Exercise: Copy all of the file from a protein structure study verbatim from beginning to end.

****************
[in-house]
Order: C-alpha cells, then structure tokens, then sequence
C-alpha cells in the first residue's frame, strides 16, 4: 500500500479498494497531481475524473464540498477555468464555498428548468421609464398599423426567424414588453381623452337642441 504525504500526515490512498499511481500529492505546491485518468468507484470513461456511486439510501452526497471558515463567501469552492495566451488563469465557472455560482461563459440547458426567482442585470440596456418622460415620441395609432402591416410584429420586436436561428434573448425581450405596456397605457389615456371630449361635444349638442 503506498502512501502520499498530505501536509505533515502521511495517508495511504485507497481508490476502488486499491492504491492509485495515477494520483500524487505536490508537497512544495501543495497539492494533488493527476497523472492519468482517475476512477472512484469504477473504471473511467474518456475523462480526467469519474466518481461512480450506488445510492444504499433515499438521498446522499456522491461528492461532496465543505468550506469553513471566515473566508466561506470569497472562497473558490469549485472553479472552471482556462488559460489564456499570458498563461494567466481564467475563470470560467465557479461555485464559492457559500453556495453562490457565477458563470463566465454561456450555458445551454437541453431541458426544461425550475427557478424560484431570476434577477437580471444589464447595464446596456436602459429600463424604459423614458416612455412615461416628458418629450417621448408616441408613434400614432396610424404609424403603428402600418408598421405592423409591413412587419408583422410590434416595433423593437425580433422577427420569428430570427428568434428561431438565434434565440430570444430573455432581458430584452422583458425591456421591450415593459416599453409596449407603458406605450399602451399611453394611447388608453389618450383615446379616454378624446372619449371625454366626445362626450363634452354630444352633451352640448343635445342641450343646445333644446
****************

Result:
[in-house]
Order: C-alpha cells, then structure tokens, then sequence
C-alpha cells in the first residue's frame, strides 16, 4: 500500500479498494497531481475524473464540498477555468464555498428548468421609464398599423426567424414588453381623452337642441 504525504500526515490512498499511481500529492505546491485518468468507484470513461456511486439510501452526497471558515463567501469552492495566451488563469465557472455560482461563459440547458426567482442585470440596456418622460415620441395609432402591416410584429420586436436561428434573448425581450405596456397605457389615456371630449361635444349638442 503506498502512501502520499498530505501536509505533515502521511495517508495511504485507497481508490476502488486499491492504491492509485495515477494520483500524487505536490508537497512544495501543495497539492494533488493527476497523472492519468482517475476512477472512484469504477473504471473511467474518456475523462480526467469519474466518481461512480450506488445510492444504499433515499438521498446522499456522491461528492461532496465543505468550506469553513471566515473566508466561506470569497472562497473558490469549485472553479472552471482556462488559460489564456499570458498563461494567466481564467475563470470560467465557479461555485464559492457559500453556495453562490457565477458563470463566465454561456450555458445551454437541453431541458426544461425550475427557478424560484431570476434577477437580471444589464447595464446596456436602459429600463424604459423614458416612455412615461416628458418629450417621448408616441408613434400614432396610424404609424403603428402600418408598421405592423409591413412587419408583422410590434416595433423593437425580433422577427420569428430570427428568434428561431438565434434565440430570444430573455432581458430584452422583458425591456421591450415593459416599453409596449407603458406605450399602451399611453394611447388608453389618450383615446379616454378624446372619449371625454366626445362626450363634452354630444352633451352640448343635445342641450343646445333644446